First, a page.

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INKCORPORATED: Print industry spots state as place to be
By Catherine Zacchi

The printing industry has been undergoing a technological and marketing revolution in recent years. West Virginia is on the front lines.

West Virginia University Institute of Technology in Montgomery offers one of the few print management degree programs in the nation. Students enroll in the Community and Technical College at WVU Tech to earn an Associate of Science Degree in printing technology. Once they have the A.S. degree, students can pursue a Bachelor of Science degree in printing management through the WVU Tech College of Business. A common market agreement enables out-of-state B.S. candidates from Maryland to Texas to enroll at in-state tuition rates.

In September 2007, WVU Tech opened a $1.5 million National Publishing Innovation Center in downtown Montgomery. The Center will have a press simulation system that operates on the same principle as a flight simulator for pilots. Simulating a press run allows students to practice their skills, and even experienced printers to sharpen their problem-solving abilities.

“The center will be used for print industry education, training and research,” said Jack Nuckols, professor and print program chair. “It will include Scripps Howard Company Distance Delivery Auditorium, Gannett Foundation Simulation training/laboratory, Flint Ink training/research laboratory, Randall Family, LLC Web Offset Press training/laboratory, paper training/research laboratory, multimedia Executive Conference Suite, Grand Hall Reception area, and multiple state-of-the-art computer laboratories.”

Quad/Graphics, Inc. originated in Wisconsin. Today, Quad is the largest privately held printer in the world. The company has 12 manufacturing facilities in the United States and three international partner-ships. West Virginia is one of 11 states in which Quad does business, and is home to one of its mega-sized manufacturing plants. Customers served by the Quad Martinsburg plant include Victoria’s Secret, Lillian Vernon and National Geographic Magazine.

“Our Martinsburg location makes sense for Quad,” said Pam Rostagno, plant manager for the Martinsburg center. “We are situated just off the Interstate 81/70 corridors, which gives us great access to distribute up and down the northeast by the interstate system. We also have rail access that allows us to bring in almost all of our roll paper stock to print customers’ catalogs, magazines and inserts.”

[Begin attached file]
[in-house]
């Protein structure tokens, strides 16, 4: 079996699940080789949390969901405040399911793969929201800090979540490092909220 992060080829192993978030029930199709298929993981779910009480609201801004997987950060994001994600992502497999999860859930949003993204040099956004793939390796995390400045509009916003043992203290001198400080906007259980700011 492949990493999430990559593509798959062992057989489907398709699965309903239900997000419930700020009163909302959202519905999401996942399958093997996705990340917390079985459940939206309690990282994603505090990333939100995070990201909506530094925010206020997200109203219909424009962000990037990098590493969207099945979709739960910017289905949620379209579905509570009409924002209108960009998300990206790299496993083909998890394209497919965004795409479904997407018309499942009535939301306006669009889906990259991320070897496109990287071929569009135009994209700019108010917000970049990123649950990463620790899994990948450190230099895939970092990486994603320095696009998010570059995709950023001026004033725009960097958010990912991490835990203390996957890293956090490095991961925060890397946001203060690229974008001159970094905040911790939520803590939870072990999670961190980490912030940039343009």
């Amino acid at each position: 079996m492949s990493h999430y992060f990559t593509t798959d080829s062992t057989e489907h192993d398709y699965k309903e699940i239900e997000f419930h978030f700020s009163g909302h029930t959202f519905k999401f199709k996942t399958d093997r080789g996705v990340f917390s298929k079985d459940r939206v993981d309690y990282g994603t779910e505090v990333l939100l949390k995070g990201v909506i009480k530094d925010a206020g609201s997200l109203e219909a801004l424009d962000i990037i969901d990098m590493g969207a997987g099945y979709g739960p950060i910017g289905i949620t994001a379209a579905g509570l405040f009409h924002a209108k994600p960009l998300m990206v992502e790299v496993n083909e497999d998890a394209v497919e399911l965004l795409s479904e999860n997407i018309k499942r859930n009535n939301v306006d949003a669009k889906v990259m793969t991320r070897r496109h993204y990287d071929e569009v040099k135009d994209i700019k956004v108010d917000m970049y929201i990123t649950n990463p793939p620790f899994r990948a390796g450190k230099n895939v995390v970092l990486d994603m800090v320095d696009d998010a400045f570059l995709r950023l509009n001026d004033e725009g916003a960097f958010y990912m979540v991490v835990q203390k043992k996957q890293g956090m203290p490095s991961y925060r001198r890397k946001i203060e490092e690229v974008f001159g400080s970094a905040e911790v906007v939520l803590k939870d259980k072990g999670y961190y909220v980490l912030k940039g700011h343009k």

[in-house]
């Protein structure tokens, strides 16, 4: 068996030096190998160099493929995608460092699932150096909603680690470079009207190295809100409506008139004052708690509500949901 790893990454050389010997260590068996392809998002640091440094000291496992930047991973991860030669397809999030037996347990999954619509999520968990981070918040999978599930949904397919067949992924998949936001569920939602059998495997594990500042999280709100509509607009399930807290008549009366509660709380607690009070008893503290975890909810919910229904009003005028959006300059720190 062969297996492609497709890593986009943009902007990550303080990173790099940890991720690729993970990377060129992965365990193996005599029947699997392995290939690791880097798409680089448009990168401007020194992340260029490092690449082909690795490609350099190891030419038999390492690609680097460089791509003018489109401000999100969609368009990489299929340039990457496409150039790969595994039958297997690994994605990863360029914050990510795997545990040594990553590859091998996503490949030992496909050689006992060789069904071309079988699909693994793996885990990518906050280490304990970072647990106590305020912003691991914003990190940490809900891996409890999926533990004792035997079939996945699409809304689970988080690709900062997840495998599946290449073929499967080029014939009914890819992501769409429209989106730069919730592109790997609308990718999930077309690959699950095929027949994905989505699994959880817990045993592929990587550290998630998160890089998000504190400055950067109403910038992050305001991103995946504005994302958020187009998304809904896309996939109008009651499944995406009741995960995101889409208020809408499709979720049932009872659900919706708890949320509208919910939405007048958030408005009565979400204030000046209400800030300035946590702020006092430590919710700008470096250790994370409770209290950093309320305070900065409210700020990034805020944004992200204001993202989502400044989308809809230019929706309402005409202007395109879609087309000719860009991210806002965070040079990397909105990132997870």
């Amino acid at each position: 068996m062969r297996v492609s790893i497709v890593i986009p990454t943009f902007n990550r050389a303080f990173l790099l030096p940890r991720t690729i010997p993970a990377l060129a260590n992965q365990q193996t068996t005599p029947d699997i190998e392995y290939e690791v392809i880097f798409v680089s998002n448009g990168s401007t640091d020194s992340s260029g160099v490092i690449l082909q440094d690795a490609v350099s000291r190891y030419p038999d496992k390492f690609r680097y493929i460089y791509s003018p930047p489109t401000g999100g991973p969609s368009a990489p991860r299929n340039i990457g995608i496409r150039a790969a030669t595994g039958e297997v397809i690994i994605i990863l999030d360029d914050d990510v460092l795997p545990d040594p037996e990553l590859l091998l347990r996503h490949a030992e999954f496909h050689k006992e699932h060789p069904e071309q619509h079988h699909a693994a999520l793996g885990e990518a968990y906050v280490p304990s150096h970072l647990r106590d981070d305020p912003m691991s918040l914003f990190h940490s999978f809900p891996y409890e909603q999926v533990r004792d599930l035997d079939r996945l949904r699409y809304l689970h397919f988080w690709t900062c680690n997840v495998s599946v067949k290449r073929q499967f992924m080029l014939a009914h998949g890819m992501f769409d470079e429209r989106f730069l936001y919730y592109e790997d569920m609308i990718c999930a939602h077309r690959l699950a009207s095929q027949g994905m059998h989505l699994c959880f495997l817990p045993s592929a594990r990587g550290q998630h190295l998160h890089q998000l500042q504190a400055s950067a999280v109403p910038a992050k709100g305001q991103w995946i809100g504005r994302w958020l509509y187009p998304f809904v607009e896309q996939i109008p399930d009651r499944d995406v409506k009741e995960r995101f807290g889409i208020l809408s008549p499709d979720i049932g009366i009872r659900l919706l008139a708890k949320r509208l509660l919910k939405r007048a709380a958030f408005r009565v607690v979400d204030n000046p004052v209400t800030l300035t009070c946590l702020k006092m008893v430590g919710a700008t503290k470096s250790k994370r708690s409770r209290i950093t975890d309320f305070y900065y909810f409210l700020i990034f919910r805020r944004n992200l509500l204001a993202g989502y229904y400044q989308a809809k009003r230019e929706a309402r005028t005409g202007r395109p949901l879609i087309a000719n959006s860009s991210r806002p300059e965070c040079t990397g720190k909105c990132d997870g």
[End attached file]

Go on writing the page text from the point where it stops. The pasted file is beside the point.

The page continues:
Quad opened its plant in Martinsburg in 1997. The initial 439,000 square foot facility housed four rotogravure presses, cylinder preparation, paper warehousing and freight operations. In the past 10 years it has grown to 1.7 million square feet under roof, 1,000 employees, 11 rotogravure presses, three web offset presses and more than 25 finishing lines.

A rotogravure press is used for high volume, high quality printing, producing a sharp, fine image. Rotogravure presses use digitally engraved cylinders.
“One of the biggest changes in the past 20 years has been the elimination of film in the reproduction process. We are now truly in a digital age,” said Rostagno. “Whether it is digital data that drives the printed image or the data that drives the finishing and distribution, the world of managing print is about managing data.”

Managing data extends beyond putting ink on paper. For example, she said, suppose a company has eight million names in its customer database. Two million of those customers buy toys. In the past, the business might have to print and distribute toy inserts in all eight million catalogs in order to reach the two million with an interest in toys. Now, Quad can manage the database so the insert is mailed only to selected customers. That enables the company to appeal to its customers with personalized mailings, as well as reduce printing and distribution costs.

Controlling distribution costs is another area where a printer can shine, said Rostagno. This year, Quad’s customers braced for a 9 to 11 percent postal rate hike and were stunned with increases in excess of 20 percent. Quad was able to help soften the blow with its co-mailing program. Different catalogs from different customers are presorted together in a way that qualifies for postal discounts.

“They can save up to $25 for every 1,000 catalogs,” said Rostagno. “As customers have print runs in the millions, thesavings can be significant.”

Third-generation family owned McClain Printing Company in Parsons, W.Va., has reinvented itself by expanding its markets and investing millions in the latest technologies. Ken Smith, grandson of company founder Ken McClain, heads McClain Printing today.

McClain Printing got its start in 1958 when newspaper publisher McClain was approached by a group of local history scholars. The resulting “Chronicles of Border Warfare” lead to other requests for small run specialty books, and McClain Printing was born.

The industry has continued to change, and McClain Printing has nimbly changed with it. The company is preparing to purchase a new five-color printer with aqueous coat capability. One printer represents a $1.4 million investment, said Smith, but runs three times faster than the 1993 model it replaces.
The firm continues to print local histories, family genealogies and other small custom runs, but niche book printing represents only 10 percent of the company’s business. Today, McClain Printing is a printers’ printer.

“We are trade printers,” said Smith. “We market to other printers and brokers. When other printers get jobs that are too large, too difficult, or just at the wrong time when they’re already running at capacity,they subcontract to us.”

The strategy must be working. This year, McClain Printing experienced 21 percent growth, Smith said. “That kind of performance will be a nice way to lead into our 50th anniversary next year.”